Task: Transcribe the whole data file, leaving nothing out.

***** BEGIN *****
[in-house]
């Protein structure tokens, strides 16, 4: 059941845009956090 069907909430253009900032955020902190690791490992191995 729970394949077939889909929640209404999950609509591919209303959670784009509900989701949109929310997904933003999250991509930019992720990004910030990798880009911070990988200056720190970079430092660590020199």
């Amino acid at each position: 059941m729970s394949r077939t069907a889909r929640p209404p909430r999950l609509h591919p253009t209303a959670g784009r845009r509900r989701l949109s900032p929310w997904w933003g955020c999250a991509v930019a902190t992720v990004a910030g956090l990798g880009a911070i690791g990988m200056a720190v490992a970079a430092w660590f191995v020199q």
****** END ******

[in-house]
């Protein structure tokens, strides 16, 4: 059941845009956090 069907909430253009900032955020902190690791490992191995 729970394949077939889909929640209404999950609509591919209303959670784009509900989701949109929310997904933003999250991509930019992720990004910030990798880009911070990988200056720190970079430092660590020199």
């Amino acid at each position: 059941m729970s394949r077939t069907a889909r929640p209404p909430r999950l609509h591919p253009t209303a959670g784009r845009r509900r989701l949109s900032p929310w997904w933003g955020c999250a991509v930019a902190t992720v990004a910030g956090l990798g880009a911070i690791g990988m200056a720190v490992a970079a430092w660590f191995v020199q």